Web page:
Dr. Timothy S. Lane is the President of the Institute for Pastoral Care and has a counseling practice in Fayetteville, GA. He is a minister in the Presbyterian Church in America (PCA), having been ordained in 1991 and a member of Metro-Atlanta Presbytery. Tim has authored Living Without Worry: How to Replace Anxiety with Peace, and co-authored How People Change and Relationships: A Mess Worth Making. He has written several mini-books including PTSD, Forgiving Others, Sex Before Marriage, Family Feuds, Conflict, and Freedom From Guilt.

He has experience in both campus ministry (University of Georgia, 1984-1987) and pastoral ministry where he served as a pastor in Clemson, SC from 1991 until 2001. Beginning in 2001 until 2013, he served as a counselor and faculty at a counseling organization  in Philadelphia, PA. Beginning in 2007, he served as its Executive Director until 2013.

In 2014, Tim and his family re-located to his home state, Georgia, where he formed the non profit ministry the Institute for Pastoral Care. His primary desire and commitment is to help pastors and leaders create or improve their ability to care for the people who attend their churches. For more information about this aspect of Tim's work, please visit the section of this site for the Institute for Pastoral Care. He continues to write, speak and travel both nationally and internationally. Tim is adjunct professor of practical theology at several seminaries where he teaches about pastoral care in the local church.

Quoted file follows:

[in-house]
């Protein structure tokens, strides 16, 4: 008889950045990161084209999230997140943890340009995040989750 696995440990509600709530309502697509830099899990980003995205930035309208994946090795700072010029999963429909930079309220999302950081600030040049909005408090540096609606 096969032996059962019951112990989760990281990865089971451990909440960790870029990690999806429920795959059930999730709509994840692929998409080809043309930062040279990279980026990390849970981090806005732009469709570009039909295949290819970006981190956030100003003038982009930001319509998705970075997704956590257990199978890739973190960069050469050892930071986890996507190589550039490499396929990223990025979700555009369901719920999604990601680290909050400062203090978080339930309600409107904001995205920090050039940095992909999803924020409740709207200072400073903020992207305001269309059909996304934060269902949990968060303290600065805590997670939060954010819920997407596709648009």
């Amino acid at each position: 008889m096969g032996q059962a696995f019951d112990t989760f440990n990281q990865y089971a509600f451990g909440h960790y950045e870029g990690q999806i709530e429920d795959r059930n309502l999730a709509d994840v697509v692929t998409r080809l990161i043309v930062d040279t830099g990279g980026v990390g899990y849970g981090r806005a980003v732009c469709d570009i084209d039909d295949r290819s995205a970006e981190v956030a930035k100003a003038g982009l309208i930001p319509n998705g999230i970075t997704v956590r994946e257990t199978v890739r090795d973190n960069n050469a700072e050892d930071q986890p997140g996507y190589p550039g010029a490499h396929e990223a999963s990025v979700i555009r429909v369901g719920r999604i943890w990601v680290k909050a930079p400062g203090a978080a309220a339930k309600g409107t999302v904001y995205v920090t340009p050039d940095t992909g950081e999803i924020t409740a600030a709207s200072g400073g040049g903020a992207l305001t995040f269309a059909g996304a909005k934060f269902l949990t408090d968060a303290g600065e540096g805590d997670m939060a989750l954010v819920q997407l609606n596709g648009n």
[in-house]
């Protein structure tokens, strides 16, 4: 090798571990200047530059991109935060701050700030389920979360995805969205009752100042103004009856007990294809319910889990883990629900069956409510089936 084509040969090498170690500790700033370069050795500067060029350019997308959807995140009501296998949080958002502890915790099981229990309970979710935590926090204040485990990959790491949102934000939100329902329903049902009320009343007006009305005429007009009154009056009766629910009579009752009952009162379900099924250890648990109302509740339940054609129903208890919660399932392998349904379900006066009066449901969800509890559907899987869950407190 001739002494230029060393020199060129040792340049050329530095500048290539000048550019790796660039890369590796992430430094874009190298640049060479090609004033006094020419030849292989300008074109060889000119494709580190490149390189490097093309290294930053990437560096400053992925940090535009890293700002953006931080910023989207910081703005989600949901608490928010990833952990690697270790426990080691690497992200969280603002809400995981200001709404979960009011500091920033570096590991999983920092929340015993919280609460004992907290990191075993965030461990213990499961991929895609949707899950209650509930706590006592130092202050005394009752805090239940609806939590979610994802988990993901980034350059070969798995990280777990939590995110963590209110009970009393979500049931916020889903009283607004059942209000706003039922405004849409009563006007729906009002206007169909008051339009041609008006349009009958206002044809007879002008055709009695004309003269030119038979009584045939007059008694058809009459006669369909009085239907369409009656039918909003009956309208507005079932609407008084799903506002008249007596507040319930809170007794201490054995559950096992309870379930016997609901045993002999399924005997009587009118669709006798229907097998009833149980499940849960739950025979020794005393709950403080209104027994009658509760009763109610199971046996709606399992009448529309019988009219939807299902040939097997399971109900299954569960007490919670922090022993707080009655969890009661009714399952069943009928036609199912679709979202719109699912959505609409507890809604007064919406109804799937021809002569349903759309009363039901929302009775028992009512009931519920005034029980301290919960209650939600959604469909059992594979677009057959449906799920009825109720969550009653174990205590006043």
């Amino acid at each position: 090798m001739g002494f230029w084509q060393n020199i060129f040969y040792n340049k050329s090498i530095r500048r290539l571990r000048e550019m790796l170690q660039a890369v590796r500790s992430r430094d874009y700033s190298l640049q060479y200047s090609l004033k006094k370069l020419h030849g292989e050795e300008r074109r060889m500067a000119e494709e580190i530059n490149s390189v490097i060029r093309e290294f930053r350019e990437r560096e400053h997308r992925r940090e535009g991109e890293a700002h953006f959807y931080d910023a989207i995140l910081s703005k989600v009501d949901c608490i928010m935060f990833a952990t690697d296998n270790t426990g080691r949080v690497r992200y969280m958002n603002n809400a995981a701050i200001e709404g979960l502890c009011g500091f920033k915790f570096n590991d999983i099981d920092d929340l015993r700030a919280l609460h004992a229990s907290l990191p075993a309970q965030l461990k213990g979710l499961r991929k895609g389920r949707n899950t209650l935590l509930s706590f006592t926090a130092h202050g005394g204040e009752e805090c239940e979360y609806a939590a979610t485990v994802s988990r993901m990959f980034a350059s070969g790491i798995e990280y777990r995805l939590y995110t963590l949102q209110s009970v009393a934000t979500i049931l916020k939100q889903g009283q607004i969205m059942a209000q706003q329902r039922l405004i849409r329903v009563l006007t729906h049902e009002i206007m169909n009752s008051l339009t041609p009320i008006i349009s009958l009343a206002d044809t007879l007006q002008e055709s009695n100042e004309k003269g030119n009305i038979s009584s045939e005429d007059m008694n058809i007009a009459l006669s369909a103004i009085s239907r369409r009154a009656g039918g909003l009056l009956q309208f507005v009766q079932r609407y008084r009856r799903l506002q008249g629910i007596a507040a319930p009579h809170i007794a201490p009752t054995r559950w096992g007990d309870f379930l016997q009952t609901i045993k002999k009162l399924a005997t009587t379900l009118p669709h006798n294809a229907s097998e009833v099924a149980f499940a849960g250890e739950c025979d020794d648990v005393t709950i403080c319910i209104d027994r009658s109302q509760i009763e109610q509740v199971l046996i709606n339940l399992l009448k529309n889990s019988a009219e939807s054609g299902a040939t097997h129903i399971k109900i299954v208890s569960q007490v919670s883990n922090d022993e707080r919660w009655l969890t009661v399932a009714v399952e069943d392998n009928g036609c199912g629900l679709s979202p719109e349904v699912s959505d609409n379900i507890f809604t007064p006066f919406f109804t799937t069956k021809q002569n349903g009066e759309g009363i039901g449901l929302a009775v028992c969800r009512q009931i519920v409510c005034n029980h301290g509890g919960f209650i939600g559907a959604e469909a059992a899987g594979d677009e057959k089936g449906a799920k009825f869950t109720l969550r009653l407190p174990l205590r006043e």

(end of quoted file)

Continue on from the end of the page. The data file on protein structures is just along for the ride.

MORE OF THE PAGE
Delighting in the Trinity

Father, I want those you have given me to be with me where I am, and to see my glory, the glory you have given me because you loved me before the creation of the world. Righteous Father, though the world does not know you, I know you, and they know that you have sent me. I have made you known to them, and will continue to make you known in order that the love you have for me may be in them and that I myself may be in them. John 17:24-26

A friend recently recommended Delighting in the Trinity: An Introduction to the Christian Faith written by Michael Reeves and published by IVP Academic. My friend recommended this because I had been searching for books on the doctrine of the Trinity, looking for something that was going to bring this doctrine down to street level.

After about four or five books, I had almost given up. Most of the books I found were rather scholastic in nature. Each one was highly academic and seemingly sophisticated but hardly relevant. Then I downloaded the Kindle version of Reeves’ book to read on my Galaxy Note 8. I love my tablet and the S Pen that allows me to highlight text and go back for a quick cruise through the high points. I counted about 95 highlights in what is a surprisingly short read for such a heady topic!